The first patent for a device actually called a mechanical carpet sweeper was issued to Hiram H. Herrick of Massachusetts in 1858. Eighteen years later, Melville B. Bissell of Grand Rapids, Michigan, came up with a design that worked on floors and had the added advantage of working equally well on carpets. The Bissell carpet sweeper became extremely popular, in part as the result of Bissell’s marketing acumen in addition to its excellent design. In 1896, four Bissell models were listed for sale in the Sears, Roebuck catalog. The Bissell carpet sweeper continued to enjoy a niche in the floor cleaner appliance marketplace long after the vacuum cleaner became ubiquitous in homes and is still available worldwide. The advantage of the Bissell carpet sweeper was its simplicity. It had few moving parts and anyone could use it. It emerged in an era when carpets were used as much for ornamentation as for practical purposes; therefore, the demand for greater efficiency—the mechanism’s ability to pick up more debris over wider areas more often—did not emerge until later.

By the end of the nineteenth century, electricity was becoming widely available in the United States and Europe, and with it came many new gadgets that utilized this clean and relatively inexpensive source of power to run motors, to create heat or cold, to provide light, and to perform many other tasks. Some were used in industry, others in the home. Among the many inventions that found application in both places was the vacuum cleaner.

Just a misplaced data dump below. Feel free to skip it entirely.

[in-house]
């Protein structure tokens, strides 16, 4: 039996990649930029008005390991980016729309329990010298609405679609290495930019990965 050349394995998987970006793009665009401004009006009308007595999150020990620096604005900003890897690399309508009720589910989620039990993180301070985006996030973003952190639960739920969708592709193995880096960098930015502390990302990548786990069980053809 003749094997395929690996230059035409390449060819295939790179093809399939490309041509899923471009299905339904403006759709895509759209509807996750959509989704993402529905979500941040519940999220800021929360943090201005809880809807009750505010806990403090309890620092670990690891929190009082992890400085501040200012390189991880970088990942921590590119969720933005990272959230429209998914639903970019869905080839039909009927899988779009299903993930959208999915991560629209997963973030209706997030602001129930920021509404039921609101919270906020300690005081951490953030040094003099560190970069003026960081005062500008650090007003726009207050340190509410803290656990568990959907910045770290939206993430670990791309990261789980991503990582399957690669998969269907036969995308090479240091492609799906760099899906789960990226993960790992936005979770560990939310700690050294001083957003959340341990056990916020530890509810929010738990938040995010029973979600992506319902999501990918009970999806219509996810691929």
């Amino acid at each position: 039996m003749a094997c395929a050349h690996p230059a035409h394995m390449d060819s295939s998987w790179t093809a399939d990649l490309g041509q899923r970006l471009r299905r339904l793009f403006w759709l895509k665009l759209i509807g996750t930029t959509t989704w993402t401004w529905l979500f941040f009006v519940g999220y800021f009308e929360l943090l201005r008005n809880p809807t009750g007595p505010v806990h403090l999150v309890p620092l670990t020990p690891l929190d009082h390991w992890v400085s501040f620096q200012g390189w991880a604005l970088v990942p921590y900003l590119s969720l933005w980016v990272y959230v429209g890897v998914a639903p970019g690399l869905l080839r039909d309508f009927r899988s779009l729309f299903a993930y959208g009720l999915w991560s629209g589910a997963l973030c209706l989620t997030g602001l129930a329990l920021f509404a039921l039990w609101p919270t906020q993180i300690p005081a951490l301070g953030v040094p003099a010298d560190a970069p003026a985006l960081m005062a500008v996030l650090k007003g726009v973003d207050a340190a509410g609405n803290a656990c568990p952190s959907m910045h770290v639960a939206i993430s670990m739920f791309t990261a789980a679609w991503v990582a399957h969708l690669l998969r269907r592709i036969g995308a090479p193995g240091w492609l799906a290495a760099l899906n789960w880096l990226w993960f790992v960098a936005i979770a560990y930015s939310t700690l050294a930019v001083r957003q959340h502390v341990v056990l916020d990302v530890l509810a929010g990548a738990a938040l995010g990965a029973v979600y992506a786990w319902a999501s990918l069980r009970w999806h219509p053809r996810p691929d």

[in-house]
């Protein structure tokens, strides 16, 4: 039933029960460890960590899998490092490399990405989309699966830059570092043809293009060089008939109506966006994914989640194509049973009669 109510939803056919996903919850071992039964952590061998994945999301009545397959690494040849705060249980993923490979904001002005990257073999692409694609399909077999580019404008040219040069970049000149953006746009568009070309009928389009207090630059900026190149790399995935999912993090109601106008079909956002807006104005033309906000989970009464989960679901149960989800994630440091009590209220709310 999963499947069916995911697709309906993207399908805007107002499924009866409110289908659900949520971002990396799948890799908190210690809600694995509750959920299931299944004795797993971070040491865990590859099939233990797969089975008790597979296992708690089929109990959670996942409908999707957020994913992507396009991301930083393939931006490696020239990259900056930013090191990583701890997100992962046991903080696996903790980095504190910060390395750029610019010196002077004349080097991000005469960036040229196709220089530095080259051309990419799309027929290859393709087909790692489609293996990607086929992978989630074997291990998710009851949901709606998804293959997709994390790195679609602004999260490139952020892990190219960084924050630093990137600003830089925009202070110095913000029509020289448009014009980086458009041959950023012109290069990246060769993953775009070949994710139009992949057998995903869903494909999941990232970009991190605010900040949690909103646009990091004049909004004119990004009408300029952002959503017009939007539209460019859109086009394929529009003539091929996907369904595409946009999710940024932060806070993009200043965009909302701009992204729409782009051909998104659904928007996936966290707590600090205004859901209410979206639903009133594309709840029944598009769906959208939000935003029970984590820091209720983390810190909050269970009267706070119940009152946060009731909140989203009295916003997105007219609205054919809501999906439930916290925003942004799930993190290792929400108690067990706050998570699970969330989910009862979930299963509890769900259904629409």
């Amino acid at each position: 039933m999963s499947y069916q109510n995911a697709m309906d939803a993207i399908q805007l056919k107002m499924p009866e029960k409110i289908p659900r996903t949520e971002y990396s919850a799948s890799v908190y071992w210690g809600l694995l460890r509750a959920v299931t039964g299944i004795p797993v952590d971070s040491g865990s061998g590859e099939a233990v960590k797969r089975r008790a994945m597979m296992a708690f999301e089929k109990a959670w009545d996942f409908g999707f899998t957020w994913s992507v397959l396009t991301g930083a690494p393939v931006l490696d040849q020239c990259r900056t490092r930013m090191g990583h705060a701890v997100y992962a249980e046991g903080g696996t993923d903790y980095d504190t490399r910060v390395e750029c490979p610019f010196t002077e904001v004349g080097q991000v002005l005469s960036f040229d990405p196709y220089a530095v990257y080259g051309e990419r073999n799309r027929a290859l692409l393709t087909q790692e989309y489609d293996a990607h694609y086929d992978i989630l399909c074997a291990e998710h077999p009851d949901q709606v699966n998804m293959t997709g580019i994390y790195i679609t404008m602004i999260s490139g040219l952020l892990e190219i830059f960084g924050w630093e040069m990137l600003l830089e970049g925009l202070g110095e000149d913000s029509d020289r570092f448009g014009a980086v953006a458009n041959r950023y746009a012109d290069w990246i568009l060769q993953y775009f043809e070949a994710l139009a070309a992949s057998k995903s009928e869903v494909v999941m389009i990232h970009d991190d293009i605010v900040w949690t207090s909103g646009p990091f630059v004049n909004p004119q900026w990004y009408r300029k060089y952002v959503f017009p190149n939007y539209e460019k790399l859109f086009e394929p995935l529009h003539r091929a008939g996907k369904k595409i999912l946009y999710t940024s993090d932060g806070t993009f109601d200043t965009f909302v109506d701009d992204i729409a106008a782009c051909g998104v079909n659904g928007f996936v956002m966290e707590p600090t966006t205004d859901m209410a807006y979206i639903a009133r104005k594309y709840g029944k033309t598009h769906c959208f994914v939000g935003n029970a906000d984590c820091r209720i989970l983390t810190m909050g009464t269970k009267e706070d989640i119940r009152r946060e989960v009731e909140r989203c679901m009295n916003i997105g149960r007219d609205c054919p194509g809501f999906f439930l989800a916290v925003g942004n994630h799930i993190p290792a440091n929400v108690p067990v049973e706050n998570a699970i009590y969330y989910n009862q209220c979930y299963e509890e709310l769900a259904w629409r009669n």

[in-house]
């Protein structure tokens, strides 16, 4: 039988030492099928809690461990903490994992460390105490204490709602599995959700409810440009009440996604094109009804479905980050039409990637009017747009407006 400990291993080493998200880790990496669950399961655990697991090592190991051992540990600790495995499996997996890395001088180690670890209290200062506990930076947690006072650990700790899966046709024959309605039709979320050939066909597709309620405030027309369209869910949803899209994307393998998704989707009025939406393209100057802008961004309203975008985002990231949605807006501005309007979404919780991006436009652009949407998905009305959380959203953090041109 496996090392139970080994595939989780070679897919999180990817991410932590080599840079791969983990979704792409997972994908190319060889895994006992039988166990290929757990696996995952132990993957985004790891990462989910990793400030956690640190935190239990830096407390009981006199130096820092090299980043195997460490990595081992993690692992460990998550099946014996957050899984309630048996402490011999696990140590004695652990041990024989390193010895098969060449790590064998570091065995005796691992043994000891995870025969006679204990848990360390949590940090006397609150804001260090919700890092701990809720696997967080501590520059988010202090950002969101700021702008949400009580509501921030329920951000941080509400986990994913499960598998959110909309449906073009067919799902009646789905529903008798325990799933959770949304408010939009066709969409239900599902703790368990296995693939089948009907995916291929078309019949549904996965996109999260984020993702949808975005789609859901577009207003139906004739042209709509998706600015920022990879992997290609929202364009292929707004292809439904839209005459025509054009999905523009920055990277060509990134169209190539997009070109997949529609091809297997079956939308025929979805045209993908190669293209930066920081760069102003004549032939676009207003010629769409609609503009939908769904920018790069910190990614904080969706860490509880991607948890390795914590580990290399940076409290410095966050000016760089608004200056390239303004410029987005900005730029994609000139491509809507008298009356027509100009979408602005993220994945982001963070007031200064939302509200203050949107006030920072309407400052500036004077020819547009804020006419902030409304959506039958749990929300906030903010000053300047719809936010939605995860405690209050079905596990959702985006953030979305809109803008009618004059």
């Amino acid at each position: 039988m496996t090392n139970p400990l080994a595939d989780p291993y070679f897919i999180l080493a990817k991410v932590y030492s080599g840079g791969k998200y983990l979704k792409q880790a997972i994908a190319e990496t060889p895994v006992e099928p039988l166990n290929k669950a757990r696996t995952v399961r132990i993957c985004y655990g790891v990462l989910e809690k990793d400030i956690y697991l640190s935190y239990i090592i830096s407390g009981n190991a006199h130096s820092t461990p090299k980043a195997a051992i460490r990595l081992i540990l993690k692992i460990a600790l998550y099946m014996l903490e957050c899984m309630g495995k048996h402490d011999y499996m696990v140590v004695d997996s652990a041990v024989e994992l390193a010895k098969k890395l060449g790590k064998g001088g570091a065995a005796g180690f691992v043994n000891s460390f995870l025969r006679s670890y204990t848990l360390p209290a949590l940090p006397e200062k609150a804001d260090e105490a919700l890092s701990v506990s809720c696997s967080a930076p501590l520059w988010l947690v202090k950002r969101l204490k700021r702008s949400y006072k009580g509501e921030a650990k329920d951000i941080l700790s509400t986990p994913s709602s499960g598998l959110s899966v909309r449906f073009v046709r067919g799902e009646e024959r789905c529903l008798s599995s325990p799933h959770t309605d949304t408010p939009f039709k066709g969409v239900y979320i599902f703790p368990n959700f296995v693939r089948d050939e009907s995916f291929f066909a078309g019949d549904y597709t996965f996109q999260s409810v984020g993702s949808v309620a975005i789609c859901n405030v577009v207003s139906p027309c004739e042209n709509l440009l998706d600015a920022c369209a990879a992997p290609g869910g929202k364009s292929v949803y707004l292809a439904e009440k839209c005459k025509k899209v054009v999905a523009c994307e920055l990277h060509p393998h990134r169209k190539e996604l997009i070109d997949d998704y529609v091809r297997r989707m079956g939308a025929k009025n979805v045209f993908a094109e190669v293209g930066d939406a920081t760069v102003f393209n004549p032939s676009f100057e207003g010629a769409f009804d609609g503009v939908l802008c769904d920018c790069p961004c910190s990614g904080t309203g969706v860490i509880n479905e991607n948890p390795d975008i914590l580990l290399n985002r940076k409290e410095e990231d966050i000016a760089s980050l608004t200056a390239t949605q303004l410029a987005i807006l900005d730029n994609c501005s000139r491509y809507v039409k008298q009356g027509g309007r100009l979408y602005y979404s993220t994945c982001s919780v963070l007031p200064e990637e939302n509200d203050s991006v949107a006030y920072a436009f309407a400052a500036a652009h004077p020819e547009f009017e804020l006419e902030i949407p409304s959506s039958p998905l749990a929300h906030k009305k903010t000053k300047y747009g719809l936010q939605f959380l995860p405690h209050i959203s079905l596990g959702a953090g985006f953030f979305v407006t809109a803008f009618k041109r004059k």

The operation of the vacuum cleaner is based on a simple principle of physics. As air is forced from one place to another through the blades of a fan, a partial vacuum is created, and this causes more air to rush in to fill the void. As the fan blades push air out, more air is drawn in. The movement of air is continuous until the fan stops. Inside a vacuum cleaner, a fan forces air through an output valve at the same time it draws air through an input valve—the nozzle or business end of the machine. The suction thus created brings with it loose dust and other particles that are caught up in the rush of air through the system. Beater bars, brushes, and other devices loosen dirt from the surface being cleaned so that it can be drawn into the machine, where it is trapped in a disposable bag or other vessel as the air rushes through the output valve.

The first home vacuum cleaner appeared in London, England, in 1901. H. Cecil Booth received the British patent for the machine on August 30, 1901; Booth described it as a suction dust-removal machine. Booth’s vacuum cleaner bore more resemblance to a modern lawn mower than to the electric vacuum cleaner of the early twenty-first century. It was large, with a five-horsepower piston-driven motor mounted atop the front, and as it was extremely heavy, it was very awkward to use.